The popular view of the scientist today is not dissimilar to that of the alchemist, priest, or shaman in ages past. Primitive societies still have their shamans who are accredited with supernatural powers. We are now split on the subject of the supernatural. Those that believe in the omnipotence of science, criticize the beliefs of those that do not, and this is where the designation of "myth" comes into the picture.
The term "myth" is used in a derogatory sense. In the commonest modern usage "mythical truth" is an oxymoron. It is only in reference to mythology as an academic subject that an event could be stated to have some mythical truth. An example would be where some event in the real world could be compared to a myth, perhaps in someone's emotional reaction to an event where the result is similar to that of a mythic character faced with similar circumstances. We should remember that myths were often created to explain some part of the human condition, and to that degree were realistic if not historic.
Clearly, little credit is given to myth in the mass mind. Psychologists, like Jung and others, have found myths useful in their studies. The mythic image is often powerful and resonates with our psychology. This does not mean that the inventors of these myths were shrewd psychologists, it only means that the myths that had the power to be passed down to us were the ones that connected with our own psyche. We could view it perhaps as a form of "natural selection".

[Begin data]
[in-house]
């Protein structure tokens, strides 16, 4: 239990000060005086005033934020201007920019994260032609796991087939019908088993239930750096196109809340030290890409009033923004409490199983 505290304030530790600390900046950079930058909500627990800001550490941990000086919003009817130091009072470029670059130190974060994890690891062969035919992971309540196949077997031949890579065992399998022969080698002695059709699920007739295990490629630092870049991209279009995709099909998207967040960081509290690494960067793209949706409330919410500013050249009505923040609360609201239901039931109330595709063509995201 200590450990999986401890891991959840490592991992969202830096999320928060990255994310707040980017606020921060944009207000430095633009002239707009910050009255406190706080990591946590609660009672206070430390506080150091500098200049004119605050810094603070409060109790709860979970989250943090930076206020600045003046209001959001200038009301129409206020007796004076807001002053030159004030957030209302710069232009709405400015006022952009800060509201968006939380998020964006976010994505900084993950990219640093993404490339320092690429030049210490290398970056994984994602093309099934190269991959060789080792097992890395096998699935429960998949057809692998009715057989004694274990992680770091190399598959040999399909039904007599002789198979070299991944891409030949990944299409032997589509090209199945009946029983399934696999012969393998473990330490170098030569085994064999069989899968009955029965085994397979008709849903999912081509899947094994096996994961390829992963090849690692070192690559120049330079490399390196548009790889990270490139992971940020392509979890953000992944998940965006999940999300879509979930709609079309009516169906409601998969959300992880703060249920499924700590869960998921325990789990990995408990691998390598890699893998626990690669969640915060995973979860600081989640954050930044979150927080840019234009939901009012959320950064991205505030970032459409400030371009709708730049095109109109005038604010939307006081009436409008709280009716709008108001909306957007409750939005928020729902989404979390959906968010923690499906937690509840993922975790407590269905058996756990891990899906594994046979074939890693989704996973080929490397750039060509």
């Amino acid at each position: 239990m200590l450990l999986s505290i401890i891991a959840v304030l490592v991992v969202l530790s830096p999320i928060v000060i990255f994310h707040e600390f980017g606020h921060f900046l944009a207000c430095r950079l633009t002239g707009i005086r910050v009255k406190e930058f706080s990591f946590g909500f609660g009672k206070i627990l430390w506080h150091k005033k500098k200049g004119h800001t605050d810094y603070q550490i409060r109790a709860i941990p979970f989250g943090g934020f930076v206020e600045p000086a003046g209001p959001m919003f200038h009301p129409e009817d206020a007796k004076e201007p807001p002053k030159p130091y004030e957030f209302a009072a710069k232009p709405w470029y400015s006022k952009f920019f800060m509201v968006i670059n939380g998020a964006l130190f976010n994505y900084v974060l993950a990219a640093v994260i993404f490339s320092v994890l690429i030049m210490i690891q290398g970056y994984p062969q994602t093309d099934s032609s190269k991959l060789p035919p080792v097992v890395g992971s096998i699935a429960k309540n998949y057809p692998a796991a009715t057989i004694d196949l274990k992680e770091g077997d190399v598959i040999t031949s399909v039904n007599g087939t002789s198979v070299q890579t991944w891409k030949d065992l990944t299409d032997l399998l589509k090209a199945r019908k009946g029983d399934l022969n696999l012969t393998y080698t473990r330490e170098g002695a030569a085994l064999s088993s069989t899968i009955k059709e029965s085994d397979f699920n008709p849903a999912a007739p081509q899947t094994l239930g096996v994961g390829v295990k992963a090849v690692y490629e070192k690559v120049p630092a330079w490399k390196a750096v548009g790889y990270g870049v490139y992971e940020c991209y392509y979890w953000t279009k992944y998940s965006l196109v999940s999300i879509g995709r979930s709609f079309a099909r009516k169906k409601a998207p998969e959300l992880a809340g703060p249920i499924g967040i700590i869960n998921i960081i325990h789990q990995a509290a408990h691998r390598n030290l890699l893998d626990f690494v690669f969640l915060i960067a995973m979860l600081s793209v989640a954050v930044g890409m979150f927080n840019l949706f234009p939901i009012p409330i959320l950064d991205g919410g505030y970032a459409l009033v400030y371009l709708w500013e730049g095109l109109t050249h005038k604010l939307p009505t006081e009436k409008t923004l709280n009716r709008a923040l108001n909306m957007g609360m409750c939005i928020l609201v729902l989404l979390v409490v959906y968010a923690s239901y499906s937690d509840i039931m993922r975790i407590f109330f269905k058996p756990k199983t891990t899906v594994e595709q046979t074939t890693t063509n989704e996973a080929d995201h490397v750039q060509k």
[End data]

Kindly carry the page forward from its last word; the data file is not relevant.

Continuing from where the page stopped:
As myths deal with similar situations in different societies, and as they have connections to the human psyche, they can be studied and compared with each other. We are only limited by what we might include in such studies. It would be easy to omit some part of a culture's mythology if we were working under the false assumption that it was historical fact.
This brings us back to the original statement: "that so and so causes this, is a myth, and has no basis in scientific fact". We have seen that "scientific" has a mythical conotation, and at the same time "myth" is misunderstood as being the same as "falsehood". We are left with the conclusion that "myth" is denegrated, and the mythic content of "scientific" is unacknowledged.
We have ignored both the truth of myth and the myth of science! Top